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I was SOS on the Overseas Towage & Salvage tug Dexterous when on the morning of 25th July 1947 we left Barry towing the captured German freighter renamed Empire Lark out to sea to scuttle her. The Empire Lark 4949 tons, ID number 1180798 built by Deutsche Werke, yard number 65, Kiel was originally named 'Martha Hemsof' launched 21st May 1921 then in 1926 renamed 'Kersten Miles'. As a U-Boat supply ship she was interned by Spain at Las Palmas in 1939 after the outbreak of WW2. She was surrendered to the British (MOWT) in 1945. Was renamed Empire Lark, managed by Sir R. Ropner & Co; She was loaded with 8000 ton of chemical munitions at Barry docks, then the Dexterous with Movietone and Pathe film crews along with a frigate escort towed her to a position 250 miles off Southern Ireland, 200 miles off Lands End and 165 miles off Brest, position 47º55'N 08º25'W, (the Atlantic Deep) where she was scuttled on 27th July 1947. The Dexterous slipped the tow line, then the navy demolition crew that had remained on board the Empire Lark since the departure from Barry lowered one of the ships lifeboats and moved to a safe distance from the Empire Lark trailing a wire connecting an explosive charge in the Empire Lark's stokehold then to a plunger in the lifeboat. When this was set off it blew the side out of the Empire Lark's stokehold. First she heeled over to starboard, and then settled slowly by the stern. As the stern started going under the surface she began gathering speed. As the mainmast hit the water, it flew to pieces, then the funnel hit the water and with a great puff of soot it too parted company, then the same happened to the foremast and the bows finally disappeared. A small boat from the frigate went over to the Empire Larks lifeboat to pick up the demolition crew who then had to sink the lifeboat. They took to the buoyancy tanks with axes. Well, this operation took longer than the sinking of the Empire Lark before every buoyancy tank had been holed and flooded. There were many more munitions disposed of in this way. What is happening to all of those chemical munitions rusting away on the sea bed?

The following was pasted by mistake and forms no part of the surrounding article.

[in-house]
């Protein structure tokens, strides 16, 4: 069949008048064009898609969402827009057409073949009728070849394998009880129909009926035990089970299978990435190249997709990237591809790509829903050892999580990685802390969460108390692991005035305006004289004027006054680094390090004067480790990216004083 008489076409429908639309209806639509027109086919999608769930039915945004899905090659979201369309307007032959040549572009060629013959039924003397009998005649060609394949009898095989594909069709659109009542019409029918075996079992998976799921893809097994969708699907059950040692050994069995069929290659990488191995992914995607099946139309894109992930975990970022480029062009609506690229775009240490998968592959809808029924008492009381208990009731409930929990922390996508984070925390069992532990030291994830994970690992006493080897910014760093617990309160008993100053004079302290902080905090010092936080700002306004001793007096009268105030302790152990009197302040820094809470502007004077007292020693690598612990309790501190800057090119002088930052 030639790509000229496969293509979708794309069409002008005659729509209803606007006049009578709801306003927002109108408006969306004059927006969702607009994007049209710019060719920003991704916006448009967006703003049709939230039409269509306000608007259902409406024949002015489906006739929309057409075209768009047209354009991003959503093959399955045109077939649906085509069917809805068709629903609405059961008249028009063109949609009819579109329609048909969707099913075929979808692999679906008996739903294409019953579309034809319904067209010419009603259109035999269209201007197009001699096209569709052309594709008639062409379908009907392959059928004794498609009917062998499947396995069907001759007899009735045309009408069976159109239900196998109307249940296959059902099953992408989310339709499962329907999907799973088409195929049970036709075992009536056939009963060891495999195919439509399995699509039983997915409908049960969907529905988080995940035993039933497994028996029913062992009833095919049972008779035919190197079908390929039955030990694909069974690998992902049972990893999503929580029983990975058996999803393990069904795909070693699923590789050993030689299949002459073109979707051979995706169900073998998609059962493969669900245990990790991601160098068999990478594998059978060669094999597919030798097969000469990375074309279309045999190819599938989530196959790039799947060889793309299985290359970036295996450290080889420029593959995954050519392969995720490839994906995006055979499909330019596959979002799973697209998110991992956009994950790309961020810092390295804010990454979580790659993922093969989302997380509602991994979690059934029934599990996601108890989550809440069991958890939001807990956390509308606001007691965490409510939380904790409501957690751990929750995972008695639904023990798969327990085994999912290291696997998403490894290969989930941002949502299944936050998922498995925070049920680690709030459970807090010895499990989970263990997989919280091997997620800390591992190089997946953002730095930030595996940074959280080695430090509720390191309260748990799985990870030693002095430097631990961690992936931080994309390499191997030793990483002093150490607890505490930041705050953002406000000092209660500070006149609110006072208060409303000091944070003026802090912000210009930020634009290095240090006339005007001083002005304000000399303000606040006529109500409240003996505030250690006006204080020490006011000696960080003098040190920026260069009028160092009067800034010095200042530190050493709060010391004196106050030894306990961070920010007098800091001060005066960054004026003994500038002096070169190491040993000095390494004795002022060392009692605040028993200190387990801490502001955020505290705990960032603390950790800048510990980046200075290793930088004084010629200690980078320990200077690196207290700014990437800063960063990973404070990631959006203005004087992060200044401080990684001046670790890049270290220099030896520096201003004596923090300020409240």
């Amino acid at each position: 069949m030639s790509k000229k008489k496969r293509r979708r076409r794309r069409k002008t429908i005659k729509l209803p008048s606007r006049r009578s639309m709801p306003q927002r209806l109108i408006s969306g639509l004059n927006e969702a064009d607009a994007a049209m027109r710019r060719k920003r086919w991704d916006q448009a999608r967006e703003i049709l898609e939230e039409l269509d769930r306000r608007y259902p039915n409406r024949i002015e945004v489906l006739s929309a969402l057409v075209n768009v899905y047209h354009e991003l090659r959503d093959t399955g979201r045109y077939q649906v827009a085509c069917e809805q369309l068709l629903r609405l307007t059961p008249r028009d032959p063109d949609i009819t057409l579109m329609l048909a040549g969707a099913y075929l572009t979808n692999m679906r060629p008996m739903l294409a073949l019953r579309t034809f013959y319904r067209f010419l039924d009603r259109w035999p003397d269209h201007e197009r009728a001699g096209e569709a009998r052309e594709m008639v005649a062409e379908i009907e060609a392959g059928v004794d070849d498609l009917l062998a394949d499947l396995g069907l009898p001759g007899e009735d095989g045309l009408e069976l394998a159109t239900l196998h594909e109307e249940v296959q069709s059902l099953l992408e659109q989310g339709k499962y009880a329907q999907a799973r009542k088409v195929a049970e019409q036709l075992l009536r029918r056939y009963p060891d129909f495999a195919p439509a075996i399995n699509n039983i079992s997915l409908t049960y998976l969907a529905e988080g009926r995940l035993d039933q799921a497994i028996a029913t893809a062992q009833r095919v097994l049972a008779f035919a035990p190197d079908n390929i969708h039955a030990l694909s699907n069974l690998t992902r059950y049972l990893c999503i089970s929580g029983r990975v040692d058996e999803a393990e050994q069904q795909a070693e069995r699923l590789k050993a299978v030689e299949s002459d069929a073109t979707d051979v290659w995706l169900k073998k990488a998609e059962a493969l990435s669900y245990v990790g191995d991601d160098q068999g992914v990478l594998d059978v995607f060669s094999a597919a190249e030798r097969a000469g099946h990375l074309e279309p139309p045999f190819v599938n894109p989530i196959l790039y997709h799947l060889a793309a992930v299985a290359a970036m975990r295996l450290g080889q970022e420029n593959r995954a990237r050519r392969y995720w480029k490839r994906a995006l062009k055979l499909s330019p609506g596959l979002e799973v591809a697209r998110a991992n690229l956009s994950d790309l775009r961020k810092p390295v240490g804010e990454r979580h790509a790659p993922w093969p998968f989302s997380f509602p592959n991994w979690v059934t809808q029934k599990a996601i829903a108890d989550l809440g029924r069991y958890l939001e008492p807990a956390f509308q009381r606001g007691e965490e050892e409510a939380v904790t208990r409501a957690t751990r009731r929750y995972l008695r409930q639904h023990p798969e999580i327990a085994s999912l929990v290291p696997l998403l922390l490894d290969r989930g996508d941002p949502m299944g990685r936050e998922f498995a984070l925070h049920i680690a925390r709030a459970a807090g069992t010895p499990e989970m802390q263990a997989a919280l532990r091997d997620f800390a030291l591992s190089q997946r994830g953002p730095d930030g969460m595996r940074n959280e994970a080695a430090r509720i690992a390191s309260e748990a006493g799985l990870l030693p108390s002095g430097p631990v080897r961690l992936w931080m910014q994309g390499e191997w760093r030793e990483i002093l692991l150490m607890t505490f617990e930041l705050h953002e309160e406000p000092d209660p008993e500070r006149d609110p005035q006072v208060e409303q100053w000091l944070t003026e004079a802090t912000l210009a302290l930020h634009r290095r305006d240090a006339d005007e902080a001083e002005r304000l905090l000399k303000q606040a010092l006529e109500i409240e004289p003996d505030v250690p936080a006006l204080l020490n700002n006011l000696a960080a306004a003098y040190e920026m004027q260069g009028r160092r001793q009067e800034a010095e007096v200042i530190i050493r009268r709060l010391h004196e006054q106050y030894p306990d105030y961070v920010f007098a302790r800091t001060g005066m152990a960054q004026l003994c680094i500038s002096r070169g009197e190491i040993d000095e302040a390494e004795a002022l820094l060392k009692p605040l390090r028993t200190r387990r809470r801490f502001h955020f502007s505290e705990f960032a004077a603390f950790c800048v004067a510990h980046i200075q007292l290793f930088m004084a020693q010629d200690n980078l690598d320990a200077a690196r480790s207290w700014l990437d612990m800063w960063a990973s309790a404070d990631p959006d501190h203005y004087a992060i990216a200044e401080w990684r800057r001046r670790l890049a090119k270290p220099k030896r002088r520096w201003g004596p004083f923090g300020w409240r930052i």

Eric Bennett
 
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